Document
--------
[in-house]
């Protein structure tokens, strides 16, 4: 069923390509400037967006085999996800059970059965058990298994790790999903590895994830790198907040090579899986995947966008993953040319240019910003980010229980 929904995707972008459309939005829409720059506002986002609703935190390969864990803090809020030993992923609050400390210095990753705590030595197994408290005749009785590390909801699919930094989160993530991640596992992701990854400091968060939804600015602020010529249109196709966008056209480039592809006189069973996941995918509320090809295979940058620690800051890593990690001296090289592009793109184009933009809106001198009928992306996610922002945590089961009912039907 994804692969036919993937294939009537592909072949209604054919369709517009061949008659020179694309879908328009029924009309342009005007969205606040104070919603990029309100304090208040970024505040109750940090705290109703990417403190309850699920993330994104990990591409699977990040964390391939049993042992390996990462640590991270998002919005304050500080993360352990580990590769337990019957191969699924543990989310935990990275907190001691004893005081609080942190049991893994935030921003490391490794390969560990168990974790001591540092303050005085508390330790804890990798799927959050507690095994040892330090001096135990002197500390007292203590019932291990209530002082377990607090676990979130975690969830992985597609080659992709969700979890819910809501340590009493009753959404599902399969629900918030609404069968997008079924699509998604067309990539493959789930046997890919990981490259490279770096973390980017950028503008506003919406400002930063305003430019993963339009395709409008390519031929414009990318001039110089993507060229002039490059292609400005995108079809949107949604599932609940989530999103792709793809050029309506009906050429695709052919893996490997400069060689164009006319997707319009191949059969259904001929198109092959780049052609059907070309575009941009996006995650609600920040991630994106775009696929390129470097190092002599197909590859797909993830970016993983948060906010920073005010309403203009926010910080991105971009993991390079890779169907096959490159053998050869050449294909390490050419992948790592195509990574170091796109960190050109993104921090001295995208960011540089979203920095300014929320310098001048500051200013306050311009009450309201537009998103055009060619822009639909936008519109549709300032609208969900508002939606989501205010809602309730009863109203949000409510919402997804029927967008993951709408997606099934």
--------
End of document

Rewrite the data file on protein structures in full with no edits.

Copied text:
[in-house]
């Protein structure tokens, strides 16, 4: 069923390509400037967006085999996800059970059965058990298994790790999903590895994830790198907040090579899986995947966008993953040319240019910003980010229980 929904995707972008459309939005829409720059506002986002609703935190390969864990803090809020030993992923609050400390210095990753705590030595197994408290005749009785590390909801699919930094989160993530991640596992992701990854400091968060939804600015602020010529249109196709966008056209480039592809006189069973996941995918509320090809295979940058620690800051890593990690001296090289592009793109184009933009809106001198009928992306996610922002945590089961009912039907 994804692969036919993937294939009537592909072949209604054919369709517009061949008659020179694309879908328009029924009309342009005007969205606040104070919603990029309100304090208040970024505040109750940090705290109703990417403190309850699920993330994104990990591409699977990040964390391939049993042992390996990462640590991270998002919005304050500080993360352990580990590769337990019957191969699924543990989310935990990275907190001691004893005081609080942190049991893994935030921003490391490794390969560990168990974790001591540092303050005085508390330790804890990798799927959050507690095994040892330090001096135990002197500390007292203590019932291990209530002082377990607090676990979130975690969830992985597609080659992709969700979890819910809501340590009493009753959404599902399969629900918030609404069968997008079924699509998604067309990539493959789930046997890919990981490259490279770096973390980017950028503008506003919406400002930063305003430019993963339009395709409008390519031929414009990318001039110089993507060229002039490059292609400005995108079809949107949604599932609940989530999103792709793809050029309506009906050429695709052919893996490997400069060689164009006319997707319009191949059969259904001929198109092959780049052609059907070309575009941009996006995650609600920040991630994106775009696929390129470097190092002599197909590859797909993830970016993983948060906010920073005010309403203009926010910080991105971009993991390079890779169907096959490159053998050869050449294909390490050419992948790592195509990574170091796109960190050109993104921090001295995208960011540089979203920095300014929320310098001048500051200013306050311009009450309201537009998103055009060619822009639909936008519109549709300032609208969900508002939606989501205010809602309730009863109203949000409510919402997804029927967008993951709408997606099934």